In the context of RTI Act, the citizen filing a prosecution case has the right to ask for information from the Centre to conduct the prosecution proceedings. So, Hon'ble SC should also be privy to such information which is being provided under the RTI Act and should demand all details related not only to delay in giving sanction to prosecute to an individual who has made a request under the Prevention of Corruption Act. The details to be asked for by the Court should be names of people and money-trails and direct the Centre to constitute a Special Fast-track Criminal Inquiry Commission-cum-Court to call all suspects already named on Enforcement Directorate tapes. 

Alternatively, SC can order the Constitution of a Commission of Inquiry and Prosecution since GOI will NOT clearly initiate steps for such a Commission.

Since the RTI Act has been enacted, there has to be a sea-change in the way the criminal justice system works in the state. Every citizen is a potential prosecutor and should be given the authority and tools to conduct effective prosecution. Police and its avatars such as CBI or CVC have apparently become only bureaucratic appendages to the executive which is managing the affairs of a corrupt state. Executive in India has become the Corruption Central headed by an extra-constitutional prima donna following the procedures of the Italian dons (pace case-laws related to Al Capone).

The 2G scam should become the test case to clean up the criminal justice system NOW, without any further delay. SC has to seize the moment. 

Making a radical departure from the FIR system, let SC treat Dr. Swamy's and Mr. Thakurtha's petitions as FIR and constitute a Special Fast-Track Court with prosecution being monitored under SC direction since the people have lost faith in institutions such as CVC or CBI or other investigating agencies paying obedience to the executive branch and an extra-constitutional authority. 

This trial court for 2G scam can expand the institution into a National Anti-Corruption Commission accessible to all citizens to rid the state of corruption.

Media Release

(Hyderabad, 18/11/2010)

 

Dr. JP urges PM to emulate HongKong in fighting corruption

 

 

Lok Satta Party President Dr. Jayaprakash Narayan today urged Prime Minister Dr. Manmohan Singh to enact a comprehensive anti-corruptionlaw and create an independent anti-corruption commission (IACC) as inHong Kong. The IACC, formed in  in Hong Kong in 1974, reducedcorruption within a few years.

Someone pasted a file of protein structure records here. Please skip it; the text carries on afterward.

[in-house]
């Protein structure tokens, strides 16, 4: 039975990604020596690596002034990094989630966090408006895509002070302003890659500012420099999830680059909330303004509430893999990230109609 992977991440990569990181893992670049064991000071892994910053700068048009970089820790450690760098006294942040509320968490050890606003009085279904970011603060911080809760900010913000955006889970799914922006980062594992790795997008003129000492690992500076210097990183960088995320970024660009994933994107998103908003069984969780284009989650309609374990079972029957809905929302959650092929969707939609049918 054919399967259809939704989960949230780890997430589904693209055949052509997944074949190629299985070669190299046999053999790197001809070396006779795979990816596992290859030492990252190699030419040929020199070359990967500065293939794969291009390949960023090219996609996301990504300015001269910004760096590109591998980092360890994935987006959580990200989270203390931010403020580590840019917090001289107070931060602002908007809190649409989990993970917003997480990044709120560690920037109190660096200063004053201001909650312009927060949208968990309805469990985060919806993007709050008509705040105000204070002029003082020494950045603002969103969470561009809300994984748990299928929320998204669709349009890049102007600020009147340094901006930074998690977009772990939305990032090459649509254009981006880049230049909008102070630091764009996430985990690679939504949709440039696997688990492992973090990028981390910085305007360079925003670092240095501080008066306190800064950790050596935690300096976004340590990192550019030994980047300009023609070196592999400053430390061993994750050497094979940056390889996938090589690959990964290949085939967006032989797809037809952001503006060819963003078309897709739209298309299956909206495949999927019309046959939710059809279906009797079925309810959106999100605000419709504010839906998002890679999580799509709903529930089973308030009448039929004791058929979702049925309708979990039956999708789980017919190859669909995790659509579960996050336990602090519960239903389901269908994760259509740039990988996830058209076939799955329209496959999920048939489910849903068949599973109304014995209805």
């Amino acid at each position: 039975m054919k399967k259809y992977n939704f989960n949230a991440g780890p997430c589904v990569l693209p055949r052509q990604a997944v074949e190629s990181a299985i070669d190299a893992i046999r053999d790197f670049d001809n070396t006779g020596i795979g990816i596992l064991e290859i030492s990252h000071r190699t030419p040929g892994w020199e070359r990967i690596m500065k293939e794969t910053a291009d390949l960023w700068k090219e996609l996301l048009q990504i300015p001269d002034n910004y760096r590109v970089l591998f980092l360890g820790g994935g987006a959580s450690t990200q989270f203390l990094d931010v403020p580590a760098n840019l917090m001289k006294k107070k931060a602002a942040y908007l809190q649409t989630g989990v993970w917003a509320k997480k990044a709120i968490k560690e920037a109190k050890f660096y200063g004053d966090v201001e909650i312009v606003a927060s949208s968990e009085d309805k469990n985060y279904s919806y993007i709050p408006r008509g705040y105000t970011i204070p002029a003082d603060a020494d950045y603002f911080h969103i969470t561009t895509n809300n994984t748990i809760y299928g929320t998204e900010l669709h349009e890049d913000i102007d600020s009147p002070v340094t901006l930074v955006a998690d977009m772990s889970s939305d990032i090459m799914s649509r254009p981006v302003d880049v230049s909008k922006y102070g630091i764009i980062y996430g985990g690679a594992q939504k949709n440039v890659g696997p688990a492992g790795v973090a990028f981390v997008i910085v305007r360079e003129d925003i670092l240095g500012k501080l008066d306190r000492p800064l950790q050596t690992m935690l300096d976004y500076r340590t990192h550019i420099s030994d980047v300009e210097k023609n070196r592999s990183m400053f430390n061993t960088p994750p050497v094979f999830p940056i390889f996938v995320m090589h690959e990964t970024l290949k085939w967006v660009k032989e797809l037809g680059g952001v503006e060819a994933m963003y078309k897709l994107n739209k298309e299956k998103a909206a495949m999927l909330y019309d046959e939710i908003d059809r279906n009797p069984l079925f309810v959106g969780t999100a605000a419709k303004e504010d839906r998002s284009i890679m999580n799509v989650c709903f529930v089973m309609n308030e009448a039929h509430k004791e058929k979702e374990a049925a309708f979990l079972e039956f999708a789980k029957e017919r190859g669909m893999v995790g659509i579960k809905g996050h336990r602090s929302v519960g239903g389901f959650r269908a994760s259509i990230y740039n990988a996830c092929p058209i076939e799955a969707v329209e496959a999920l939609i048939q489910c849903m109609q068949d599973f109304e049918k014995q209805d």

In a letter to the Prime Minister which he shared with members of Parliament, Dr. JP pointed that since there is palpable support among the public and political parties for rooting out corruption, he should create mechanisms to enforce public integrity and end corruption.


"Honesty is not merely a moral imperative; it is an economic necessity to accelerate and sustain high growth rates and eliminate poverty."

On the colossal corruption in the allocation of 2G spectrum, Dr. JP said that apart from punishing culprits, the Government should undo the damage caused to the public exchequer and prevent future acts of suchcorruption. 

 

He wanted the Prime Minister to revoke the tainted 2G spectrum allocations under Section 23 and 24 of the Indian Contract Act, 1872 so that corporates which colluded with bribe takers and caused a colossal loss to the exchequer do not benefit from corruption. He drew the Prime Minister's attention to the Government of India canceling purchase of 197 helicopters worth $600 million from Eurocopter following a Central Vigilance Commission report in 1997.

 

Dr. JP suggested imposition of a Windfall Profit Tax on all licensees who sold the spectrum or equity to ensure that the public exchequer retains abnormal profits made out of a vital public resource. He proposed enactment of a law to make all contracts involving corruption, or loss to the exchequer void and unenforceable and another to impose a civil penalty of five times the loss sustained by the exchequer in any public procurement or transfer of natural resource.

 

 

For Lok Satta Party


1 comments:

OverTheHill said...

"Dr. JP urges PM to emulate HongKong in fighting corruption." ...

This is too surreal to understand. The Turbaned One sat on his hands over a megascam for years and here are these people asking him to do exactly what he failed to do. And he has to do it through the agency of a corrupt amoral party whose standard bearer he is - it's like leaving the fox in charge of the chicken coop.
Do these self-styled 'reformers' even think before they make these grand pronouncements? If anything they must ask the aging academic to step down on grounds of sheer incompetence.